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Report on Toya (Japan) — August 1978

Scientific Event Alert Network Bulletin, vol. 3, no. 8 (August 1978)
Managing Editor: David Squires.

Toya (Japan) Steam explosions and glow; trends of declining seismicity and slower uplift continue

Please cite this report as:

Global Volcanism Program, 1978. Report on Toya (Japan) (Squires, D., ed.). Scientific Event Alert Network Bulletin, 3:8. Smithsonian Institution. https://doi.org/10.5479/si.GVP.SEAN197808-285030.

Volcano Profile |  Complete Bulletin


Toya

Japan

42.544°N, 140.839°E; summit elev. 733 m

All times are local (unless otherwise noted)


Steam explosions continued, occurring on 2, 9, 10, 15-17, 25, and 28-31 July. The 15 July explosions deposited 10 mm of ash on nearby villages, the largest ashfall since November 1977. Vent I (figure 10), site of explosions in April, late May, and June became quiescent, but reflected glow could be seen above this area at night in June and July. Vents J, K, and L (about 300 m SE of vent I) were formed by explosions on 9, 15, and 16 July, respectively. Vigorous steam emission accompanied by continuous tremor enlarged the vents.

Figure (see Caption) Figure 10. Sketch map of the summit area as of July 1978. Courtesy of JMA.

Mean daily seismicity fell to 175 events, of which an average of 23/day were felt. Uplift rates at . . . the new cryptodome ENE of Ko-Usu continued to decrease. . . . Subsidence of Ko-Usu dome has virtually ceased.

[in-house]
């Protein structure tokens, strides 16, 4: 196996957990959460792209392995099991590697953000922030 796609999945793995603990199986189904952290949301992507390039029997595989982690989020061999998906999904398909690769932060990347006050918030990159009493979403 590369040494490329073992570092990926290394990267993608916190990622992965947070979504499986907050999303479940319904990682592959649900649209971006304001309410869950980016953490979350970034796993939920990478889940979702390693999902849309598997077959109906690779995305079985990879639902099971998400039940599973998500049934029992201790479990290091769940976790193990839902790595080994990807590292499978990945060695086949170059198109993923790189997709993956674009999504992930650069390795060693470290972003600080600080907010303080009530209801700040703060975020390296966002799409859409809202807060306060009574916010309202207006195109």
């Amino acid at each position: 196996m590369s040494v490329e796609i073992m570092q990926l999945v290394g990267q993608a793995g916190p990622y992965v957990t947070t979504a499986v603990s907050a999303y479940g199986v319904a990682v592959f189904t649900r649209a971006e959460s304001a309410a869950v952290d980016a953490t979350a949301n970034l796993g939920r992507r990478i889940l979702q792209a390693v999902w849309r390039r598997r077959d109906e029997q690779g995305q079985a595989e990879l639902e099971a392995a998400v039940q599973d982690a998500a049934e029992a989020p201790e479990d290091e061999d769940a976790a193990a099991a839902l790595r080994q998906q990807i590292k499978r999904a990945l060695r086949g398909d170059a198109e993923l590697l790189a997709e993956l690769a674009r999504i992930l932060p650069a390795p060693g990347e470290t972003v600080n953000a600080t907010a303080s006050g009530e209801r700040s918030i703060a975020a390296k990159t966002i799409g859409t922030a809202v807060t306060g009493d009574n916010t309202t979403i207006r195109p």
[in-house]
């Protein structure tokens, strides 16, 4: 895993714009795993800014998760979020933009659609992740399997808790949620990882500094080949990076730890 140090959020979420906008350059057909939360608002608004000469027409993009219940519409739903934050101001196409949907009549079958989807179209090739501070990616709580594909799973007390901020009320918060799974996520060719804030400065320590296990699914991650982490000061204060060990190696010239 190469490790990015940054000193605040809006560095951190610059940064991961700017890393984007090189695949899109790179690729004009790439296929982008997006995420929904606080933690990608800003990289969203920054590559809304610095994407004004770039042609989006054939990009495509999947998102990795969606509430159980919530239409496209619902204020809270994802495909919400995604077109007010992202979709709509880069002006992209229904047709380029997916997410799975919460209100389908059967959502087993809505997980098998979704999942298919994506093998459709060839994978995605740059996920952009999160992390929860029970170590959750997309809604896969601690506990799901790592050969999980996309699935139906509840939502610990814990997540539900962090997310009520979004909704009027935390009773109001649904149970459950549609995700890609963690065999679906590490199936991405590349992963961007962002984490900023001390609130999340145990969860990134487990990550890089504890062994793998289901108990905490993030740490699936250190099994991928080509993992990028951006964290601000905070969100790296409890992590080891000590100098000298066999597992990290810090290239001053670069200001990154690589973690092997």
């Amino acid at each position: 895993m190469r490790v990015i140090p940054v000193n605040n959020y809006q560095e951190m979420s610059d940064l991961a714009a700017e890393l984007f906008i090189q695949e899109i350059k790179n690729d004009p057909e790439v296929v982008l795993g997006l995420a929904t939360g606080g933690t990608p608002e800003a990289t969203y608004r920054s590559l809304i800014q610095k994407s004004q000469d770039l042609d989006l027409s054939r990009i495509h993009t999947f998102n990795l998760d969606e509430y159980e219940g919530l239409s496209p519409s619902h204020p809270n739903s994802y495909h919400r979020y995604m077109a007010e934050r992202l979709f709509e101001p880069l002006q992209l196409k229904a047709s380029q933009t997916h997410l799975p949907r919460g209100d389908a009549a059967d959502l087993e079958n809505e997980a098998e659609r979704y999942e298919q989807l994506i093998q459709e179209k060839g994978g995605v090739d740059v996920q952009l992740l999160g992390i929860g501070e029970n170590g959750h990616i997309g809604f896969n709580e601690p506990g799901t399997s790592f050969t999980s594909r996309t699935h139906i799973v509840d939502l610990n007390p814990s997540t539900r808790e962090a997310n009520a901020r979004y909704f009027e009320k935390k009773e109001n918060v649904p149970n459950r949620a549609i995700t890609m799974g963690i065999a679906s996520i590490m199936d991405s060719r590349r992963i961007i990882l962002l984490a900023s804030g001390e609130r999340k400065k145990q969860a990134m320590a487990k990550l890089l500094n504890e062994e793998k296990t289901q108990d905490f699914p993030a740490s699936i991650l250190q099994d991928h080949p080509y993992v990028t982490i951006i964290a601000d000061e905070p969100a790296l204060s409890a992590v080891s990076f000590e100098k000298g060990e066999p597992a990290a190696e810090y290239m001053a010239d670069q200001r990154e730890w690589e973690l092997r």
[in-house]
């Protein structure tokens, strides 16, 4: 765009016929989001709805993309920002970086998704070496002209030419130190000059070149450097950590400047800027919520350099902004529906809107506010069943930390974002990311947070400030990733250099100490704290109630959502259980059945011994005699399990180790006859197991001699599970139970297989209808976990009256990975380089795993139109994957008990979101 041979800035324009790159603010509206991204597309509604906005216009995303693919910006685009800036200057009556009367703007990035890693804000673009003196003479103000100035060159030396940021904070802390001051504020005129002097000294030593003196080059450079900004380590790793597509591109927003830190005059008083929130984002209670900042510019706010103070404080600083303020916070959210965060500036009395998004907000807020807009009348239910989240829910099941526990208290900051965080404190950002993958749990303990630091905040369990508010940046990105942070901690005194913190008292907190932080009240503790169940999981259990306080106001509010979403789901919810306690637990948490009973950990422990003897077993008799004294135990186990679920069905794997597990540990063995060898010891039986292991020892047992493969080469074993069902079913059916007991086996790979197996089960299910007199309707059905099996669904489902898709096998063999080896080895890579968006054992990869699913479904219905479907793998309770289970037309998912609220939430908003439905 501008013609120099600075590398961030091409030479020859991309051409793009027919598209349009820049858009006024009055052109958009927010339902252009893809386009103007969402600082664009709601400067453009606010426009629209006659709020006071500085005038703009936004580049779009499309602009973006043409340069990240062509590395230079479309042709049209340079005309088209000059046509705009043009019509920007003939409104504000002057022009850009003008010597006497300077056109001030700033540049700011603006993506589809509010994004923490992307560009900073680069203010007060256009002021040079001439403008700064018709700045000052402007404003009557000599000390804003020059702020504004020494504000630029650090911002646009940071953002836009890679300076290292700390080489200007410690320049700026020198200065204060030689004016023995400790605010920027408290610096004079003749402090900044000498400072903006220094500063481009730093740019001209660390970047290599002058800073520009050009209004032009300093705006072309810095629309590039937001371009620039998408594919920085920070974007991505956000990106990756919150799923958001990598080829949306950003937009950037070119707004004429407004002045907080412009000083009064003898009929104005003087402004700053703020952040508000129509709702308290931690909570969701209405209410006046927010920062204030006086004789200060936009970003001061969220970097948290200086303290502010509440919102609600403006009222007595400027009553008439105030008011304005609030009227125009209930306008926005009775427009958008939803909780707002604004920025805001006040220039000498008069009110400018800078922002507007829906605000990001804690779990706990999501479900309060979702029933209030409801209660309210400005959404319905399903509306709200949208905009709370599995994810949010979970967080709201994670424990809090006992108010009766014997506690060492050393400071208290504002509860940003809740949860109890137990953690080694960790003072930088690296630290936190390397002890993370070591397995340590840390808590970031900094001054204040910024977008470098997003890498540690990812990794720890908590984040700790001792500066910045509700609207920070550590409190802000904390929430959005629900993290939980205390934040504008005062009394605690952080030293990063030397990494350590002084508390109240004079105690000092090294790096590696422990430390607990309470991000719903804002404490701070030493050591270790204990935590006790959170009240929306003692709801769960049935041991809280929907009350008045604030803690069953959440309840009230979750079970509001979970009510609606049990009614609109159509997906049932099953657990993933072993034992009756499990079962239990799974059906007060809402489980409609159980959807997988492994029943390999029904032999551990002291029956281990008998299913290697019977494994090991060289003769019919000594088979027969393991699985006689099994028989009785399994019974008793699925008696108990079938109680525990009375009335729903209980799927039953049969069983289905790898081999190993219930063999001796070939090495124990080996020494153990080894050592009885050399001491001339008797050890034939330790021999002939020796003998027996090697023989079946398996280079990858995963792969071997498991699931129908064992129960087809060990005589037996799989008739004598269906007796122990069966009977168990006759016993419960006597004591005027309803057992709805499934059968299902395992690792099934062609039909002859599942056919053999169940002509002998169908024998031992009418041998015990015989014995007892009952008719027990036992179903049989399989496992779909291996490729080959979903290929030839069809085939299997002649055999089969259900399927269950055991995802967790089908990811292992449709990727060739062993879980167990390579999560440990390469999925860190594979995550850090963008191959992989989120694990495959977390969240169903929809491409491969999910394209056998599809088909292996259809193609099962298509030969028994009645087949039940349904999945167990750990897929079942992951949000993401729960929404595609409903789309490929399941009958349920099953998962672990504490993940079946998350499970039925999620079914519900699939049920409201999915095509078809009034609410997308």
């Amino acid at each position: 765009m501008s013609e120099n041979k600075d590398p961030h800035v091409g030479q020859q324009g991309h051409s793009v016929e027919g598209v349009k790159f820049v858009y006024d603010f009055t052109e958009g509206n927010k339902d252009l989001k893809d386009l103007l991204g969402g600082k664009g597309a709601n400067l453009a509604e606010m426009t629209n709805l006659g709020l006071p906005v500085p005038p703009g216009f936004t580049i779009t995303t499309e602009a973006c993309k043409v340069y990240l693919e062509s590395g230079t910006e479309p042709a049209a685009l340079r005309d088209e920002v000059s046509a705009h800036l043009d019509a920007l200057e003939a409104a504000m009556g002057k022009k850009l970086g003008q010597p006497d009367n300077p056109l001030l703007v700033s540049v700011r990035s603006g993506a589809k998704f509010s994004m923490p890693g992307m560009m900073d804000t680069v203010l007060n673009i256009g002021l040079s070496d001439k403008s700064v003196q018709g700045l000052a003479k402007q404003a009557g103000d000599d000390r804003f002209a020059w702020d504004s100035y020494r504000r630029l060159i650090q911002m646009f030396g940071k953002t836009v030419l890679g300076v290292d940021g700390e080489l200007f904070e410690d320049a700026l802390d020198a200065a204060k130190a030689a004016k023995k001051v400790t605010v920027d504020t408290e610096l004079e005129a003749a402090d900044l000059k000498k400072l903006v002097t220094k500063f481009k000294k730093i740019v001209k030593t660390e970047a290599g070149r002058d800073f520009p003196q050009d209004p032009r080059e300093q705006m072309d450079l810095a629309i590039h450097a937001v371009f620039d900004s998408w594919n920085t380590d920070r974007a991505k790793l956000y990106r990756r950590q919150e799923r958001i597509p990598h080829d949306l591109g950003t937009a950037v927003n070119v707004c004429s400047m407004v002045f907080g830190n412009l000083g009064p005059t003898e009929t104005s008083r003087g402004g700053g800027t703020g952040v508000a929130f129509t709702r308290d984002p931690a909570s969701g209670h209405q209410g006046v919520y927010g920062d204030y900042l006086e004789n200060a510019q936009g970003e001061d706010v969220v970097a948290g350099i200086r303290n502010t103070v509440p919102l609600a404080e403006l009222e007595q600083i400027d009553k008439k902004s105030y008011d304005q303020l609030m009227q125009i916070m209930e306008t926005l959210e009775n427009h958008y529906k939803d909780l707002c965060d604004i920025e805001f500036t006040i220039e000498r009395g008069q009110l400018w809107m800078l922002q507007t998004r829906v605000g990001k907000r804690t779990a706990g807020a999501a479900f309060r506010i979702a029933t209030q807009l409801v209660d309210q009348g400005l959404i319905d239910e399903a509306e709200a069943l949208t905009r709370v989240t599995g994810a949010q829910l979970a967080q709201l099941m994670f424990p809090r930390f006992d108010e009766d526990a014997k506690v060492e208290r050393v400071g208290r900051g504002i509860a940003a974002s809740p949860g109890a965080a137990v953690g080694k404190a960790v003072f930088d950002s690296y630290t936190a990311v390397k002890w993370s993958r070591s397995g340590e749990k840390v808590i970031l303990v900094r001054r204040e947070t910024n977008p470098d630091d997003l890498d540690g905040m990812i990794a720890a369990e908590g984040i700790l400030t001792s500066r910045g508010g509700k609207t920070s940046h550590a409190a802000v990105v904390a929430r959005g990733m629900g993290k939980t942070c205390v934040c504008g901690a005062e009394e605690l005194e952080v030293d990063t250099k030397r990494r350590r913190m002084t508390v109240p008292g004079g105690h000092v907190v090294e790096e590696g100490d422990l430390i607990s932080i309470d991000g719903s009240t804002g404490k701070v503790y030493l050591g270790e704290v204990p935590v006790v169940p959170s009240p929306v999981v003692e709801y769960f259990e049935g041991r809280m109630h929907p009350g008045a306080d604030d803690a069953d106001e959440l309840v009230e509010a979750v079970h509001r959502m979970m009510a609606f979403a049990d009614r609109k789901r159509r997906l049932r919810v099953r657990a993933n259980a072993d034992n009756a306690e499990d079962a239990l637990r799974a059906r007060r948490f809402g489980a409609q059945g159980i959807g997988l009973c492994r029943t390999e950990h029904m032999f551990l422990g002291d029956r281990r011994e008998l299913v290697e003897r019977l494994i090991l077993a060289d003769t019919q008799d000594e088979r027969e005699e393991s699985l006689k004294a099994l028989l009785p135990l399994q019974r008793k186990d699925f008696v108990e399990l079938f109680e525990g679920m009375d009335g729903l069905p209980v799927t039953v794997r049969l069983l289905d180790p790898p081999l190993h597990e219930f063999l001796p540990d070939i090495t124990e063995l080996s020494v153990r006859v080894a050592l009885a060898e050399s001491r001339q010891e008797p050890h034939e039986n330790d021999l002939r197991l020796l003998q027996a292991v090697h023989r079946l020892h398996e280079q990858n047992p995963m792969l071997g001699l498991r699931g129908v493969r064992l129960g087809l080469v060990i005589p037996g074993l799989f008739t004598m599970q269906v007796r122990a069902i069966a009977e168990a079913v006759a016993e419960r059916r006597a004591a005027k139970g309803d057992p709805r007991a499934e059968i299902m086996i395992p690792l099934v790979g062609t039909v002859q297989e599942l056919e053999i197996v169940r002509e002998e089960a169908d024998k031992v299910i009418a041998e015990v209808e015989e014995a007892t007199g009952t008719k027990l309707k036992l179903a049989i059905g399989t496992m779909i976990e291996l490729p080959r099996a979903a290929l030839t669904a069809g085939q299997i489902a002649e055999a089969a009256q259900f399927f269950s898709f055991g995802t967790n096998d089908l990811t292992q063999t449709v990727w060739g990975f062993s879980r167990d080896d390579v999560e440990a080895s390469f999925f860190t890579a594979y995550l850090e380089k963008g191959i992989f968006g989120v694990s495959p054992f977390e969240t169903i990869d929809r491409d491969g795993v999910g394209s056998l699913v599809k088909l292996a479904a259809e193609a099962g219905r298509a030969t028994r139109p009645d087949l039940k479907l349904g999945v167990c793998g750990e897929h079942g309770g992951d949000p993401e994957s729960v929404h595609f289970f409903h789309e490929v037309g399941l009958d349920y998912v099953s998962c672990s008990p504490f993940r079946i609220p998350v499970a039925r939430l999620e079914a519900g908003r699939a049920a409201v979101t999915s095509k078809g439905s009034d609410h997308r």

The Kyodo broadcasting company reported an explosion of Usu at 0325 on 24 August. The ash cloud rose about 800 m and ash fell on Noboribetsu, about 30 km from Usu. Shortly after the explosion, glow was seen above the summit for several minutes. An increase in local seismicity occurred 2 days before the explosion; 345 events were recorded 22 August, but only 102 on the 23rd.

Geologic Background. Usuzan, one of Hokkaido's most well-known volcanoes, is a small stratovolcano located astride the southern topographic rim of the 110,000-year-old Toya caldera. The center of the 10-km-wide, lake-filled caldera contains Nakajima, a group of forested Pleistocene andesitic lava domes. The summit of the basaltic-to-andesitic edifice of Usu is cut by a somma formed about 20-30,000 years ago when collapse of the volcano produced a debris avalanche that reached the sea. Dacitic domes erupted along two NW-SE-trending lines fill and flank the summit caldera. Three of these domes, O-Usu, Ko-Usu and Showashinzan, along with seven crypto-domes, were erupted during historical time. The 1663 eruption of Usu was one of the largest in Hokkaido during historical time. The war-time growth of Showashinzan from 1943-45 was painstakingly documented by the local postmaster, who created the first detailed record of growth of a lava dome.

Information Contacts: JMA, Tokyo; I. Yokoyama and Y. Katsui, Hokkaido Univ.; Kyodo broadcasting company.